Tuesday, February 13th, 2018...11:52 pmMarissa

Staging Othello (pgs. 49-50)

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If I was the new director of Othello, although I would need to study the book for much longer, one of the scenes that stood out the most to me was on pages 49 to 50, when Iago and Roderigo wake up Brabantio at his window. This is the passage:


Awake! What ho, Brabantio! Thieves, thieves, thieves!

Look to your house, your daughter, and your bags!

Thieves, thieves!

Brabantio [enters] above, [at a window].*


What is the reason of this terrible summons?

What is the matter there?


Signor, is all your family within?


Are your doors locked?

Brabantio: Why, wherefore ask you this?

Zounds, sir, you’re robbed. For shame, put on your gown!

Your heart is burst; you have lost half your soul.

Even now, now, very now, an old black ram

Is tupping your white ewe. Arise, arise!

Awake the snorting citizens with the bell,

Or else the devil will make a grandsire of you.

Arise, I say!

Brabantio: What, have you lost your wits?


Most reverend signor, do you know my voice?

Brabantio: Not I. What are you?

Roderigo: My name is Roderigo.

Brabantio: The worser welcome.

I have charged thee not to haunt about my doors.

In honest plainness thou hast heard me say

My daughter is not for thee; and now, in madness

Being full of supper and distempt ring drafts,

Upon malicious bravery dost thou come

To start my quiet.


Sir, sir, sir —

Brabantio: But thou must needs be sure

My spirits and my place have in their power

To make this bitter to thee.

Roderigo: Patience, good sir.

(pgs. 49-50)

This passage stuck out to me because I read it as if once Brabantio was actually awake, he did not listen to what they had to say before he started telling them that he had the power to make sure that they paid for waking him up. Brabantio does not even know the real reason that they are at his house until after. In the beginning, Iago is just yelling this at Brabantio’s window and I picture him having a smile on his face and the words coming out of his mouth with a  mocking tone. I read most of this passage with a mocking tone from Iago, and Roderigo was just doing what he was told. I see them standing underneath the balcony of Brabantio’s window yelling to him while he is in pajamas.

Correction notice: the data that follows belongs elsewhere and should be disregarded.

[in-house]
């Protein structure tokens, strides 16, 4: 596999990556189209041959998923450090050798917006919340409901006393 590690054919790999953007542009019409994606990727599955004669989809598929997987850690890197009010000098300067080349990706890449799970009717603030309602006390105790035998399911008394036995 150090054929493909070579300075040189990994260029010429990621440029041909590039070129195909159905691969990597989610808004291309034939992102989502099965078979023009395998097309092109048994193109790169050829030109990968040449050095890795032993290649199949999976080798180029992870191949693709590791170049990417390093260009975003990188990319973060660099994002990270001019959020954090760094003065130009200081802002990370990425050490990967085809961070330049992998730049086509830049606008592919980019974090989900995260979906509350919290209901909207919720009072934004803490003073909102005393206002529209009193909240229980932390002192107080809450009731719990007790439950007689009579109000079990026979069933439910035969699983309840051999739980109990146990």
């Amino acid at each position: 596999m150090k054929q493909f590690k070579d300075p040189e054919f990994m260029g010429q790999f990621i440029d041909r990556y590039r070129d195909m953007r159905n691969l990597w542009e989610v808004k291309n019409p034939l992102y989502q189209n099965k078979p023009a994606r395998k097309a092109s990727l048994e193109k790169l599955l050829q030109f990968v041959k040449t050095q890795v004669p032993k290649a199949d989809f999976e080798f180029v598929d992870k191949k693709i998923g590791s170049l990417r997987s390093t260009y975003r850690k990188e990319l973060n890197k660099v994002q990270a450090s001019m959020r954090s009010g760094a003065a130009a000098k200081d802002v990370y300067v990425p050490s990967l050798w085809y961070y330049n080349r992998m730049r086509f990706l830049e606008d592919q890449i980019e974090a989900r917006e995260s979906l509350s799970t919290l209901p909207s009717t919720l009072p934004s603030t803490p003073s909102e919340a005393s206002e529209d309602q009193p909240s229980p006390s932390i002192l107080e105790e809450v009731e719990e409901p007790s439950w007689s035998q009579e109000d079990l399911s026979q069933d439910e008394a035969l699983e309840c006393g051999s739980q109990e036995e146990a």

When Brabantio walks out he is confused and just wants to know why they woke him up in the middle of the night screaming at his window. Iago and Roderigo start instantly asking him questions without giving him any context because Iago is only there because he is up to no good and Roderigo is going along with him. When Iago says, “For shame, put on your gown! Your heart is burst; you have lost half your soul” (49). I picture Iago mocking Brabantio looking up at him in what he is dressed in to sleep. Iago instantly tells him that he needs to make all of the citizens around them in Venice aware that his daughter has been “stolen,” because she is technically his property until she gets married to someone that he chooses, and there is no time to sleep.

Brabantio thinks that they are crazy for saying all of this because he does not think that he has been robbed and still does not know what they are referring to. Roderigo takes it upon himself to ask if Brabantio knows him and tells him who he is because he thinks that it will make him a more reliable source. Brabantio then mocks them saying that his daughter is not going to marry either of them and now they came to disrupt his quiet and he has the power to make them pay for it. Roderigo mocks him and tries to explain to him that they did not come to ask for his daughter’s hand in marriage, but instead to tell him that Desdemona has run off and eloped with Othello, the Moor.

I would make sure that Othello’s character was a great actor because he is always mocking someone or using someone to get what he wants. In this case, he is using Roderigo, which makes me think that Roderigo’s character is not that intelligent or he just does not care. Brabantio’s character acts like he is all high and mighty and no one is better than him, and portrays that he has a lot of power to everyone that he meets almost instantly. If I were to cast this play, I would make sure that each of these characters had actors that would fit their personalities within these scenes to make sure that their true emotions come through, especially Iago.

1 Comment

  •   Professor Seiler
    February 20th, 2018 at 8:40 pm

    Marissa–yes, the scene you’ve chosen is one of Shakespeare’s classic “roused from slumber” scenes. Do you have a sense of which actors you could cast? Who’s got the necessary skills and character traits to perform Roderigo and Iago as you envision them?

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